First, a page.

What's different about the potential third stimulus payment?
Last updated: February 6, 2023
Trending post
Elyssa Duncan
Community SpecialistBullet point
Follow
Community Specialist
Facebook share linkTwitter share link
Like
Comment
Share
What's different about the potential third stimulus payment?
Jump to section

The possibility of a third stimulus check is being discussed by officials. President-elect Joe Biden has gone on record to confirm he wants to bring Americans a $2,000 stimulus check. But, how does this prospective third stimulus check differ from the others?

What could be different about the third stimulus?

1. The base amount of the third stimulus checks may increase

The base amount (the amount paid before adding extra payments for dependents or applying phase-out rules) of the first round of stimulus checks under the CARES Act was $1,200. The second round was a base amount of $600 under the COVID-Related Tax Relief Act. Washington is talking about sending out checks with a base pay of $2,000, so there is a strong possibility that will be the case.

However, do not be surprised if the base amount for third round checks ends up totaling $1,400. This is because the push for $2,000 checks came from the notion that the $600 was not enough for the American people so lawmakers proposed increasing the amount by sending out an additional payment of $1,400. Together, these two amounts equal the proposed $2,000. Although the CASH Act was blocked in the Senate back in December, the idea of boosting the $600 payments could be renewed for the third check.

Want more stimulus information? 

2. Families may receive more money in the third stimulus checks

The first round payments gave families an extra $500 per dependent ages 16 or younger. This amount was increased to $600 for the second round. There is a chance the additional amount will be more than the previous payments. A proposal from October offered to double the payout to $1,000 per dependent.

There is also a chance that qualifications for a dependent may change. With the first two checks, a dependent was defined as a child aged 16 or younger, but previous proposals expanded the definition to include anyone you can claim on your tax returns regardless of age.

3. Third stimulus checks may be based on 2020 taxes

The IRS is expected to begin accepting tax returns for the 2020 season in late January or early February. Third round checks will most likely not be sent out by then, so they will most likely be based on your 2020 tax return.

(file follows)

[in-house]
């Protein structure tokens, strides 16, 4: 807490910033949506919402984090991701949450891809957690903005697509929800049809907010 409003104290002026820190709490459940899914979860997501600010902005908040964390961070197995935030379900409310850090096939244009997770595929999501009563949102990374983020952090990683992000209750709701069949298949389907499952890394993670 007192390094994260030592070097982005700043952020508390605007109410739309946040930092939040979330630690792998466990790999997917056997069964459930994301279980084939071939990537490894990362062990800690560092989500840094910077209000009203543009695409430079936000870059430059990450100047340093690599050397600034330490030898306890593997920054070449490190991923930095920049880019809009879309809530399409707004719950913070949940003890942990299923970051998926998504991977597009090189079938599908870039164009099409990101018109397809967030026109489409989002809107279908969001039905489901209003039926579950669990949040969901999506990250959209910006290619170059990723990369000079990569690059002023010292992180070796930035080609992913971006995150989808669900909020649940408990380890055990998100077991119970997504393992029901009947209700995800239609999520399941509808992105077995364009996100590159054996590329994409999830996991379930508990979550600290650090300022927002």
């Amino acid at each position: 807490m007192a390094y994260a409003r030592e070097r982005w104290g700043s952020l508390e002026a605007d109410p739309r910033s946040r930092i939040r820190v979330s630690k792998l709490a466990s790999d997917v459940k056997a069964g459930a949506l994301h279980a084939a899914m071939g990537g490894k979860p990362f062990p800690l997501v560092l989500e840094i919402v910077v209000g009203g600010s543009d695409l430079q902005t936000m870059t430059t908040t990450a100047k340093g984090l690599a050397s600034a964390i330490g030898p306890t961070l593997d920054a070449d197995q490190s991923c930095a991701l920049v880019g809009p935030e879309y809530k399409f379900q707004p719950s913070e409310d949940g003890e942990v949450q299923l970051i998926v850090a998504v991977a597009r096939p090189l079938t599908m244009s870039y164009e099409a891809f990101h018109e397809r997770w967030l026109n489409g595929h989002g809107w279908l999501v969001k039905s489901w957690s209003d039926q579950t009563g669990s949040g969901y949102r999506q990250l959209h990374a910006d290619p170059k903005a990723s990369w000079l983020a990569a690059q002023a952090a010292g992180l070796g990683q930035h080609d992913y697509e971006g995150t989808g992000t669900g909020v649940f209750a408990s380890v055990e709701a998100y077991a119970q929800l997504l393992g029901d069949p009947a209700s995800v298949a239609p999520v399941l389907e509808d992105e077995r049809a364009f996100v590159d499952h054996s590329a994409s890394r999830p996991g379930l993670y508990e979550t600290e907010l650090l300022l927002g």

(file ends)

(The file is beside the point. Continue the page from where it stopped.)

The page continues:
4. You may not need a social security number for third stimulus check

If you do not have a valid social security number, you didn’t qualify for a first round stimulus check. The rules were loosened for the second stimulus payment - you could qualify for a second stimulus check and the additional $600 per dependent payment if you have a Social Security number, but your spouse doesn't. Also, the COVID relief law also made this applicable to first-round payments.

For the third round, there’s a possibility that the Social Security requirement may be removed all together. Under the previously proposed HEROES Act, you would have only needed a Taxpayer Identification Number (TIN) to get a payment.

5. Child support may (or may not) be taken from third stimulus

For the first stimulus checks, the IRS could have taken money from your stimulus to give to the person owed if you were behind on child support payments. This was reversed for the second round of checks. For the third round, there’s conversation as to who will be protected - those who owe child support or those who need it.

Where will the money for the third stimulus check come from?

While the government has the power to produce and print money, the process of funding American’s stimulus checks may be different than you assume. Check out this video for a full breakdown of each institution’s role in creating new money.



What are your thoughts about the proposed third stimulus payment? Comment below.

46
58 Comments
Like
Comment
Share

Comments

Show previous comments
Thomas King
Bullet point
Follow

No sir!

2y
Like
Reply
Levi Thomas
Bullet point
Follow

im o disability ssi am currently homeless and have no job or opportunities considering not having residency or services ]

2y
Like
Reply
See all replies
Sateva Wiles
Bullet point
Follow

How do I go about getting the extra money for my dependent I didn't receive it either time

2y
Like
Reply
1
Marvetta Olivo
Bullet point
Follow

Disabled? U will get stimulas

2y
Like
Reply
1
Rose Piziks
Bullet point
Follow

I adisabled and mY stepmother claimed me. How do I find out how much she got for claiming me? I am 43 and I will send her a bill once I know how much she owes me

2y
Like
Reply
2
See all replies
Md Areian Khan
Bullet point
Follow

Hello miss

2y
Like
Reply
2
Lucyrine Moran
Bullet point
Follow
Cmt at Halmark House

As the first we want get one (check)

2y
Like
Reply
1
Christopher Sandoval
Bullet point
Follow

I’m on disability can’t even get a part time job flipping burgers 😂😂

2y
Like
Reply
4
See all replies
Cheryl O'Neill
Bullet point
Follow

What about college aged kids that are still claimed by their parents on income tax and don’t file taxes? They got nothing

2y
Like
Reply
6
See all replies
Nikki Singh
Bullet point
Follow

There may be jobs out there, but there is also a pandemic that’s killing people. For the ones who are getting up, going to work there should be some type of financial help from our Government. Some Countries have been getting $2000 a month. Trust and believe not everyone is sitting back waiting for a handout. Annnd due to medical reasons some are not able to work...... Bottom line is we need to have some compassion for one another, you never know when your situation can change because no one is exempt. Stay safe.......

2y
Like
Reply
8
Add